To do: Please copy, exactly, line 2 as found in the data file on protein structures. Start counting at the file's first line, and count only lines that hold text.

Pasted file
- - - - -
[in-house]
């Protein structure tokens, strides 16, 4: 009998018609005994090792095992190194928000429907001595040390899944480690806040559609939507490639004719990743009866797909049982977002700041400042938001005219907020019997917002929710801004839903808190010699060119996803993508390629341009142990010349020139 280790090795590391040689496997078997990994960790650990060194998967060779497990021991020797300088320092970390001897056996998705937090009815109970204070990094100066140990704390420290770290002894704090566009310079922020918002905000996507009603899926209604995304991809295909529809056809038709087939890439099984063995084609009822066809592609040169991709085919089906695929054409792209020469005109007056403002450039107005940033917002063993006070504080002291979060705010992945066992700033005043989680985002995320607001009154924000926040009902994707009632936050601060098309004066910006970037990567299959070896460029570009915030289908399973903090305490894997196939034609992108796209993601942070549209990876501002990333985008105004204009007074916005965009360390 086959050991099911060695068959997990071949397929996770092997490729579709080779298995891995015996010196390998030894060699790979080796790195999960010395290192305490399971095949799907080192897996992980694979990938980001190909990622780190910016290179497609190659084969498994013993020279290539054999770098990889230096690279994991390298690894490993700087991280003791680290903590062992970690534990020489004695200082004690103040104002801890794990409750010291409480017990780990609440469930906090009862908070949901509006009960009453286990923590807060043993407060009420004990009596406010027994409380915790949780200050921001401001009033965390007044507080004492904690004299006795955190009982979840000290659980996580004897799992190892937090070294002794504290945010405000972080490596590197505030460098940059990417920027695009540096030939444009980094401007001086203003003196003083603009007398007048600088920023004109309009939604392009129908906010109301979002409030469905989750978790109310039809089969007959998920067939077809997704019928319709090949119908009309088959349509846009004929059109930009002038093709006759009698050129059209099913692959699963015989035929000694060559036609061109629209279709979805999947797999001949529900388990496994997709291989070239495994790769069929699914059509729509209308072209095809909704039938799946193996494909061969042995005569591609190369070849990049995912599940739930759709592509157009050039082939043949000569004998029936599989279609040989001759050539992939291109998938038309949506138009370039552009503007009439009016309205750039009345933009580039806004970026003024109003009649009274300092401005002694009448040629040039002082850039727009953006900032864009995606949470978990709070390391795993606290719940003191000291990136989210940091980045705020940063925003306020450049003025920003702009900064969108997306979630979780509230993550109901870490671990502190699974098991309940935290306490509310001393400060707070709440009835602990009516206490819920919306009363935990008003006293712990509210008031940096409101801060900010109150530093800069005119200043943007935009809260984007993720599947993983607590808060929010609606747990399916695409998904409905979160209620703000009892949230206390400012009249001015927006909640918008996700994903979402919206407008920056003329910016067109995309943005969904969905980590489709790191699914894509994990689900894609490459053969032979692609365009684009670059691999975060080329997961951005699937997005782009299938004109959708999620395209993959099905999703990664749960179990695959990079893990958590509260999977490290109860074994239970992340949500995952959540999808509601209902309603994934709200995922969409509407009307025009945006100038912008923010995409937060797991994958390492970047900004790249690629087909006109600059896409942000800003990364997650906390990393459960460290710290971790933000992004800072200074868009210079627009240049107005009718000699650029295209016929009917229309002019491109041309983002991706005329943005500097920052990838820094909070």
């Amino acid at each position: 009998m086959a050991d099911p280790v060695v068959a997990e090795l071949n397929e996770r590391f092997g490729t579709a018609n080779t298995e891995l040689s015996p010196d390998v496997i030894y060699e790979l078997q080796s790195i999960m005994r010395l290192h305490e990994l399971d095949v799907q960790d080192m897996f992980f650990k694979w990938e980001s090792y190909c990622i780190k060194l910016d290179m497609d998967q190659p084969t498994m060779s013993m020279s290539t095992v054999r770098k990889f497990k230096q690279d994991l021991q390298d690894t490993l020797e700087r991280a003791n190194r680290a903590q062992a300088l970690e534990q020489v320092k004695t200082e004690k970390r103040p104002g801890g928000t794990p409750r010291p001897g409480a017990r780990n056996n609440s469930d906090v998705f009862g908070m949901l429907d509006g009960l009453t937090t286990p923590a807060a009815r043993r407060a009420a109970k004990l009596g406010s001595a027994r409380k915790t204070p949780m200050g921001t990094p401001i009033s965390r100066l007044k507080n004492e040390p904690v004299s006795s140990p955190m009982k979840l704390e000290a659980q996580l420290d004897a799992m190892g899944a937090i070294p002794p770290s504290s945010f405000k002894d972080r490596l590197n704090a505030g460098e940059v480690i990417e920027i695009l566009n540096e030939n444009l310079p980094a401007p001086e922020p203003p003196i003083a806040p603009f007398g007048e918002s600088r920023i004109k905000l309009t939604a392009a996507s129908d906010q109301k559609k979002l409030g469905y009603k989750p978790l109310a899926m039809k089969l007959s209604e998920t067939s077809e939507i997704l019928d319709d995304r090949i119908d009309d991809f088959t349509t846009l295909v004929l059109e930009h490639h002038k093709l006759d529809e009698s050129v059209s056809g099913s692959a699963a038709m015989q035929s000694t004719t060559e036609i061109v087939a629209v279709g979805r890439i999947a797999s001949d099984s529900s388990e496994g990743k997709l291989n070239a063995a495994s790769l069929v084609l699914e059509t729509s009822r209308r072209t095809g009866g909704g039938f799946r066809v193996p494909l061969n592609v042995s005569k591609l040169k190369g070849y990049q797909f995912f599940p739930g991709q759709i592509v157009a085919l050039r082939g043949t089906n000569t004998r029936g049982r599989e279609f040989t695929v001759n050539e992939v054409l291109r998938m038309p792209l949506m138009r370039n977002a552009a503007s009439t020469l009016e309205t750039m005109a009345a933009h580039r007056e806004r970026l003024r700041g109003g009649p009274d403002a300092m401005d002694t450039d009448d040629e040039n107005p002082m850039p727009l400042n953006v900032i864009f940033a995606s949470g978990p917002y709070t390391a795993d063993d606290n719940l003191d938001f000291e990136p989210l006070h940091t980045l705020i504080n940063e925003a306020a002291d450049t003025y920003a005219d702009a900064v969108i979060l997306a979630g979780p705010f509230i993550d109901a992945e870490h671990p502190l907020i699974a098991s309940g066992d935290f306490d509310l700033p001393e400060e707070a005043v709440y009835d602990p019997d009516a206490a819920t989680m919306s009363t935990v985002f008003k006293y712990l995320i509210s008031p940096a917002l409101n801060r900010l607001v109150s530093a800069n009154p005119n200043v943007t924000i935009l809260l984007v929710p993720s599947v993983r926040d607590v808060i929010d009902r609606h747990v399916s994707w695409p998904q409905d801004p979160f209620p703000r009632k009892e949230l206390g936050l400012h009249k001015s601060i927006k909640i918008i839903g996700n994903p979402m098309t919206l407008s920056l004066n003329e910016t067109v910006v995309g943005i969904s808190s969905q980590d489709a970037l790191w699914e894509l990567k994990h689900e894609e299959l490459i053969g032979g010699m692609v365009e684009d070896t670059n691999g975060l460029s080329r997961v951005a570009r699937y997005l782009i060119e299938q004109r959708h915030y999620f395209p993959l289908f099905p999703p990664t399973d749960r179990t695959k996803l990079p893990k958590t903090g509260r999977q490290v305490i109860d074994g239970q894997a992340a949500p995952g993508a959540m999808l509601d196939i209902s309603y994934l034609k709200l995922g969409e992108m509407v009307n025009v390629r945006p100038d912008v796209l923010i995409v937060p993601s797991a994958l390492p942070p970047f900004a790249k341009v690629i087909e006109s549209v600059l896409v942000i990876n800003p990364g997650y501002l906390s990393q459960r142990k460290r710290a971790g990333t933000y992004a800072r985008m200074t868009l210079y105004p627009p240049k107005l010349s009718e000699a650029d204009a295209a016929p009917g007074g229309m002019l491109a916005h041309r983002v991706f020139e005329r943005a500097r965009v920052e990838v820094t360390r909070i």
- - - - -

């Protein structure tokens, strides 16, 4: 009998018609005994090792095992190194928000429907001595040390899944480690806040559609939507490639004719990743009866797909049982977002700041400042938001005219907020019997917002929710801004839903808190010699060119996803993508390629341009142990010349020139 280790090795590391040689496997078997990994960790650990060194998967060779497990021991020797300088320092970390001897056996998705937090009815109970204070990094100066140990704390420290770290002894704090566009310079922020918002905000996507009603899926209604995304991809295909529809056809038709087939890439099984063995084609009822066809592609040169991709085919089906695929054409792209020469005109007056403002450039107005940033917002063993006070504080002291979060705010992945066992700033005043989680985002995320607001009154924000926040009902994707009632936050601060098309004066910006970037990567299959070896460029570009915030289908399973903090305490894997196939034609992108796209993601942070549209990876501002990333985008105004204009007074916005965009360390 086959050991099911060695068959997990071949397929996770092997490729579709080779298995891995015996010196390998030894060699790979080796790195999960010395290192305490399971095949799907080192897996992980694979990938980001190909990622780190910016290179497609190659084969498994013993020279290539054999770098990889230096690279994991390298690894490993700087991280003791680290903590062992970690534990020489004695200082004690103040104002801890794990409750010291409480017990780990609440469930906090009862908070949901509006009960009453286990923590807060043993407060009420004990009596406010027994409380915790949780200050921001401001009033965390007044507080004492904690004299006795955190009982979840000290659980996580004897799992190892937090070294002794504290945010405000972080490596590197505030460098940059990417920027695009540096030939444009980094401007001086203003003196003083603009007398007048600088920023004109309009939604392009129908906010109301979002409030469905989750978790109310039809089969007959998920067939077809997704019928319709090949119908009309088959349509846009004929059109930009002038093709006759009698050129059209099913692959699963015989035929000694060559036609061109629209279709979805999947797999001949529900388990496994997709291989070239495994790769069929699914059509729509209308072209095809909704039938799946193996494909061969042995005569591609190369070849990049995912599940739930759709592509157009050039082939043949000569004998029936599989279609040989001759050539992939291109998938038309949506138009370039552009503007009439009016309205750039009345933009580039806004970026003024109003009649009274300092401005002694009448040629040039002082850039727009953006900032864009995606949470978990709070390391795993606290719940003191000291990136989210940091980045705020940063925003306020450049003025920003702009900064969108997306979630979780509230993550109901870490671990502190699974098991309940935290306490509310001393400060707070709440009835602990009516206490819920919306009363935990008003006293712990509210008031940096409101801060900010109150530093800069005119200043943007935009809260984007993720599947993983607590808060929010609606747990399916695409998904409905979160209620703000009892949230206390400012009249001015927006909640918008996700994903979402919206407008920056003329910016067109995309943005969904969905980590489709790191699914894509994990689900894609490459053969032979692609365009684009670059691999975060080329997961951005699937997005782009299938004109959708999620395209993959099905999703990664749960179990695959990079893990958590509260999977490290109860074994239970992340949500995952959540999808509601209902309603994934709200995922969409509407009307025009945006100038912008923010995409937060797991994958390492970047900004790249690629087909006109600059896409942000800003990364997650906390990393459960460290710290971790933000992004800072200074868009210079627009240049107005009718000699650029295209016929009917229309002019491109041309983002991706005329943005500097920052990838820094909070």